Behold the Power of Pipe!

This is a repost of an article on pipe I posted several years ago. Pipe is a very powerful tool, behold:

tar -czf - [list of dirs and files] | \
ssh [user]@[server] "cd /path/to/place/files; tar -xzf -"

I learned this one from one of my bosses a few jobs back. There are a few unixy tricks in that command that took me a while to grasp. I've been using this trick for years now and I thought perhaps you would like to see it.

You create a tar archive and specify the file "-" which is your standard out. Then you list the dirs and files you wish to grab. Since the compressed tar is being sent to stdout you can catch it with a pipe "|" and send it to ssh (the "\" is just a way of breaking a command between lines).

With ssh we log into a server as a given user. Then we ask ssh to run a command for us. Since the ssh session will login to the machine at the user's home dir we ask the command session to change to a path, then run the tar command. This time we are extracting the tar archive we caught with pipe by specifying the file "-" to the tar command.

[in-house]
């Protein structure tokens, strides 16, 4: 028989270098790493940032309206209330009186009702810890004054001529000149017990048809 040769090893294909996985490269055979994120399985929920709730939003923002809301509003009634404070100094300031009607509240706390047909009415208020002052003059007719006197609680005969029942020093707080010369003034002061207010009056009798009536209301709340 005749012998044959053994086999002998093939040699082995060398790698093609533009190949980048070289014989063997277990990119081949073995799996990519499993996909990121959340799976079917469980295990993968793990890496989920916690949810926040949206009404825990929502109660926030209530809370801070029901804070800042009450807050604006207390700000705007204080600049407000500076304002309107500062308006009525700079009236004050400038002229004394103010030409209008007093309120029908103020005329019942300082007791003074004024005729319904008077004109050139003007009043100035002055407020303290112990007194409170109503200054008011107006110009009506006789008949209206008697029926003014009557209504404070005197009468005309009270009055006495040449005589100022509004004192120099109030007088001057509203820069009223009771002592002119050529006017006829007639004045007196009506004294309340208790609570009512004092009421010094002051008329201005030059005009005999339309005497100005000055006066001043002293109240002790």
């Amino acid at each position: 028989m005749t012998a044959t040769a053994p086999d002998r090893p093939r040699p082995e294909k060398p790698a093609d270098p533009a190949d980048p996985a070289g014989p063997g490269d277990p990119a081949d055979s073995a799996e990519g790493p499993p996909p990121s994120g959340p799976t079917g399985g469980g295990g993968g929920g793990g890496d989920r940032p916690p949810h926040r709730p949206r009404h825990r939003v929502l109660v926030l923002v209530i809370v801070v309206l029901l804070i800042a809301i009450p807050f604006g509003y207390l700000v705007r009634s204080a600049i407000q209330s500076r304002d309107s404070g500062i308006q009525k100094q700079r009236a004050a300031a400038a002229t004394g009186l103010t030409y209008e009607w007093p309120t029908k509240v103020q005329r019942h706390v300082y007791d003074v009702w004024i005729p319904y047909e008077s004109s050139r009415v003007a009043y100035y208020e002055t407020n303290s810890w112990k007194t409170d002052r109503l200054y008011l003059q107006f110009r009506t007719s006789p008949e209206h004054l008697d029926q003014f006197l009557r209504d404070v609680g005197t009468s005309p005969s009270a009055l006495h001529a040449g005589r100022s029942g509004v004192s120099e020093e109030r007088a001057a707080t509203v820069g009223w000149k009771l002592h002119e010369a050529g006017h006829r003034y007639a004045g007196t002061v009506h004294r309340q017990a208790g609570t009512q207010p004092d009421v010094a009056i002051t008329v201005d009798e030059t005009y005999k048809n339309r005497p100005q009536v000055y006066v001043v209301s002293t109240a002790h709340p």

The result is that the files get tarred, compressed, and shot over the network to a remote machine which then immediately untarrs decompresses and drops the files in place. We let tar do all the work of error handling and handling non-regular files, compression is optional, and there are no archives left over.

If, however, we wanted to create a remote archive without ever consuming storage on the local machine we could instead do this:

tar -czf - [list of dirs and files] | \
ssh [user]@[server] "cat > /path/to/place/file.tar.gz"

If processing power was limited on the local machine then we could do this:

tar -cf - [list of dirs and files] | \
ssh [user]@[server] "gzip -c > /path/to/place/file.tar.gz"